Be ye not many masters, my [Catholic] brethren, knowing that you receive the greater judgment. For in many things we all offend. If any man offend not in word, the same is a perfect man. He is able also with a bridle to lead about the whole body. For if we put bits into the mouths of horses, that they may obey us: and we turn about their whole body. Behold also ships, whereas they are great and are driven by strong winds, yet are they turned about with a small helm, whithersoever the force of the governor willeth. Even so the tongue is indeed a little member and boasteth great things. Behold how small a fire kindleth a great wood. And the tongue is a fire, a world of iniquity. The tongue is placed among our members, which defileth the whole body and inflameth the wheel of our nativity, being set on fire by hell. For every nature of beasts and of birds and of serpents and of the rest is tamed and hath been tamed, by the nature of man. But the tongue no man can tame, an unquiet evil, full of deadly poison. By it we bless God and the Father: and by it we curse men who are made after the likeness of God. Out of the same mouth proceedeth blessing and cursing. My brethren, these things ought not so to be. (James 3:1-10)

    There is good speech also. As ardently as we should abhor evil talk, we should speak so as to increase our merit. Our Model in speech is Jesus, the Word made flesh, Who is Wisdom Itself. We observe that His speech was never offhanded or trivial, always godly and magisterial, never emotional or intemperate, always simple and straightforward, never loud or inconsiderate, always serious and purposeful.

    He spoke clearly and bravely to His friends and His enemies, kindly to the weak and needy, firmly and consistently in His doctrine, in His warnings, and in His promises, and always humbly and reverently of His Father and the Holy Ghost.

    We must always speak the truth, simply and courageously. At all times, speak humbly, never egotistically or boastfully, always mildly and thoughtfully, never rashly or offensively, always purely and nobly, never falsely or deviously, always respectfully and politely, never crudely or vulgarly.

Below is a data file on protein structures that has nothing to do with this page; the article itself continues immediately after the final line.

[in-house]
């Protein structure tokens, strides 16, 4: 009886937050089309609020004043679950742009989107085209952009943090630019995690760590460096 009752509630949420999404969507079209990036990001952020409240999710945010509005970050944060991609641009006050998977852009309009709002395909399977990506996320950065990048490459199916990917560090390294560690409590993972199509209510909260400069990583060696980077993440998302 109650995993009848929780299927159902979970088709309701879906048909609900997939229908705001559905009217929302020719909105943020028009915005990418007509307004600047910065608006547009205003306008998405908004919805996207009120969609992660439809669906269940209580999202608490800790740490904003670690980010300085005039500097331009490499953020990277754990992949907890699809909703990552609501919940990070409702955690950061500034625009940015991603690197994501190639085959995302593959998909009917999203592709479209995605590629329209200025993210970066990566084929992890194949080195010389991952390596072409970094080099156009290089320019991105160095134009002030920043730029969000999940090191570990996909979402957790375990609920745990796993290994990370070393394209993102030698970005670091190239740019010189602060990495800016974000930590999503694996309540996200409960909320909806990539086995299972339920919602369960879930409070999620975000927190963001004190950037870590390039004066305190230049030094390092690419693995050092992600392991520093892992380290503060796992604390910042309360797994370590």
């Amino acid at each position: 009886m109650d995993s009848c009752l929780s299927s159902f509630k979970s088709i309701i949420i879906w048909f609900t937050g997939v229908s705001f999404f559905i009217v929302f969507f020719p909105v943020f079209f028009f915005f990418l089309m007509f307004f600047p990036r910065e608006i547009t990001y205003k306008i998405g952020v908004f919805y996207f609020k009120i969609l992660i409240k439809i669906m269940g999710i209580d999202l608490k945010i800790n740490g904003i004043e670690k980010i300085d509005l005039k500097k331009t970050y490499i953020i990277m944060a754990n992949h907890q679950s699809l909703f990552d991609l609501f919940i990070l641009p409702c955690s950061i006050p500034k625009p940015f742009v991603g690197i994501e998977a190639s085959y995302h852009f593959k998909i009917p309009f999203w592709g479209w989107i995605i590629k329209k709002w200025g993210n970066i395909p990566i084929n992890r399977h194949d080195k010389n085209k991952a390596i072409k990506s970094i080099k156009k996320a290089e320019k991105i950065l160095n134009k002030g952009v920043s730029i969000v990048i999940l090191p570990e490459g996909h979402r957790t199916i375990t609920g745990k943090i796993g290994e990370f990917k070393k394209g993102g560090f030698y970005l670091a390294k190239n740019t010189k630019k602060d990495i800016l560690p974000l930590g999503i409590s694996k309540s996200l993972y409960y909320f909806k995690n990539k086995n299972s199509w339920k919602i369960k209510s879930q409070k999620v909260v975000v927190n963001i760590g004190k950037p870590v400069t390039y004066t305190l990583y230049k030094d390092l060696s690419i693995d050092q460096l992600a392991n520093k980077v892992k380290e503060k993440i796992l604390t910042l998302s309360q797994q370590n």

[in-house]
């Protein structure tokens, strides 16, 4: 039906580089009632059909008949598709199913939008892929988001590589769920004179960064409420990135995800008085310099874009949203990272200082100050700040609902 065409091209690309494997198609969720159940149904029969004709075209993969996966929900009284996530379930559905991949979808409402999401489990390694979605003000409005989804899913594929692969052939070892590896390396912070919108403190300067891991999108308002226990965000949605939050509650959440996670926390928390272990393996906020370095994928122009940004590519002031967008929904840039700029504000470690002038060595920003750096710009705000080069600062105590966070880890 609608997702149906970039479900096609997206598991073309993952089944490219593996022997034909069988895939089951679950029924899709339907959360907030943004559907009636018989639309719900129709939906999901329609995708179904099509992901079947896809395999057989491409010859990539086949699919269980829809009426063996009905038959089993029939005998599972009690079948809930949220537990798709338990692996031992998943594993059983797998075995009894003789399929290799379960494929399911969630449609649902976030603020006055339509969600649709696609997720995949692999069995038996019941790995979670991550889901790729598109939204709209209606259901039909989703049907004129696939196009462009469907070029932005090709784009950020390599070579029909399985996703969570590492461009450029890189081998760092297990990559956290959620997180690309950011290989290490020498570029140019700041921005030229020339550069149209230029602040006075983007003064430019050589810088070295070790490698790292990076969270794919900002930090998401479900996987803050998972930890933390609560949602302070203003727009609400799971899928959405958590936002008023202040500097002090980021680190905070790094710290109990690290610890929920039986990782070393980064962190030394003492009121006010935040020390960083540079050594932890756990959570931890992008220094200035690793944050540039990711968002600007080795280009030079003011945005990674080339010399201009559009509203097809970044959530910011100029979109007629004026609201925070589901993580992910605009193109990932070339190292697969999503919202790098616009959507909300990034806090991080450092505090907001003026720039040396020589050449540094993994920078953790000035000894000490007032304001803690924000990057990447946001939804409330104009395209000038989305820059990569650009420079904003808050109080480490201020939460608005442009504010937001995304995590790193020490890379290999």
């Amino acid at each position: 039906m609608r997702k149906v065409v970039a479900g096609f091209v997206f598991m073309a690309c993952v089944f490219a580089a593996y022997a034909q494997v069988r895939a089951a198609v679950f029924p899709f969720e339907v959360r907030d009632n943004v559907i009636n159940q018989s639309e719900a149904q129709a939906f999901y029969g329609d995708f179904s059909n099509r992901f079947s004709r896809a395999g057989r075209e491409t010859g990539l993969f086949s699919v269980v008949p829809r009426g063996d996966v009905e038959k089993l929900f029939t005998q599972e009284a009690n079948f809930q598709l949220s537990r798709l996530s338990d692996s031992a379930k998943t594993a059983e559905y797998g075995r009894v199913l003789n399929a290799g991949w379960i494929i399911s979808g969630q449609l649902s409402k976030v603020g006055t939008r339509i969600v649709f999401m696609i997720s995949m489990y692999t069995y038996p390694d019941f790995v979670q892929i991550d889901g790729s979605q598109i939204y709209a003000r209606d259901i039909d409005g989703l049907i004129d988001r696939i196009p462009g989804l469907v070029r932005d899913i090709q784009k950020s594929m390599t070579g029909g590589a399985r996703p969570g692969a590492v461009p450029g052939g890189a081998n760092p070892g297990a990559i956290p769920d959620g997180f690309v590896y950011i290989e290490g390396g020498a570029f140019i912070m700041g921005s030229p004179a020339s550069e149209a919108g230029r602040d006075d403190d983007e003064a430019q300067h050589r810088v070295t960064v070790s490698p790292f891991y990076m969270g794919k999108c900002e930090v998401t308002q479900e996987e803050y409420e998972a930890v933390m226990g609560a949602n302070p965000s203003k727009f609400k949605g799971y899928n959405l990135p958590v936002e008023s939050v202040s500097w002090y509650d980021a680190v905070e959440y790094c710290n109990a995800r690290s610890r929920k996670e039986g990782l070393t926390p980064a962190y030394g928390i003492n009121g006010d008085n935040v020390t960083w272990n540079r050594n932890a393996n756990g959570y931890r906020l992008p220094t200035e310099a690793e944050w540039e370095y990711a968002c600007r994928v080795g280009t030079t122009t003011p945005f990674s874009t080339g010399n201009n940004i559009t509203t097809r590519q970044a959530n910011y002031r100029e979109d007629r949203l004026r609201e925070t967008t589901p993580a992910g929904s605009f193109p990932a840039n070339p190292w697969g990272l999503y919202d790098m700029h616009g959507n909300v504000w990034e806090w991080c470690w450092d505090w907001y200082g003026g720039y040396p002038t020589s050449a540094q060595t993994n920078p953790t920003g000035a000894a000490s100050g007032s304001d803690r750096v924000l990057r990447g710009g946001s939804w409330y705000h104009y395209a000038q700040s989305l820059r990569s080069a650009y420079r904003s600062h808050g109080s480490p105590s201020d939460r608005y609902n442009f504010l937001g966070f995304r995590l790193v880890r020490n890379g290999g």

Not a day, hardly an hour passes, that we do not have occasion to speak to someoneís benefit by instructing, by consoling, by encouraging, by sympathizing, by entreating to repentance and reform, by defending the Faith, by forgiving and begging pardon, by expressing gratitude, by praying for the good and the bad.

    Hardly less meritorious is silence, holding the tongue, when we think we will burst if we do not. In this regard, Mary our Mother is our perfect model, as she was a woman "wrapped in silence," turned always to God, attuned always to the Voice of the Spirit, laconic in all her utterances. As St. Luke says, "But Mary kept all these words, pondering them in her Heart" (2:19).

  • When you are insulted, keep silent, and you will be rewarded;

  • When you are falsely accused, keep silent, and you will be rewarded;

  • When you are not invited, keep silent, and you will be rewarded;

  • When nothing seems to be going right, keep silent, and you will be rewarded;

  • When you are made to wait, keep silent, and you will be rewarded;

  • When you are boiling with anger, keep silent, and you will be rewarded;

  • When you are caught in traffic, keep silent, and you will be rewarded;

  • When you are in a great hurry, keep silent, and you will be rewarded.

  • When you are overwhelmed with sorrow, keep silent, and you will be rewarded.

  • "And the high priest rising up, said to Him: Answerest Thou nothing to the things which these witness against Thee? But Jesus held His peace" (Matthew 26:62, 63).

    ________________________________

        My brother, John, who has been preparing my evening meal for many months, had a stroke this past Tuesday. He is now in St. Mary's Rehabilitation Unit here in Evansville, for what may be extended therapy. He is partially paralyzed on his left side, which is especially difficult for him, since he is left-handed. Someone remarked to me that having a stroke of this kind is doubly dispiriting, because the stroke itself causes depression, and accepting the disability makes it worse. John, who has found a new life since he rediscovered his Catholic Faith, is loved by everyone who knows him, as he is a most affable and jovial man. May I ask everyone to remember him when he remember me? And do continue to pray for me.

        I thank again everyone who has supported and encouraged me during the months of my illness, and helped me with gifts of money; especially those who have prayed for me all this time. God grant that I be able to repay the many kindnesses. Again, I send my priestly blessing, looking forward to when I will do it personally.

    In Christ,

    Father James Wathen


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    • August 9, 2005
      vol 16, no. 221
      Making Sense of Sensus Catholicus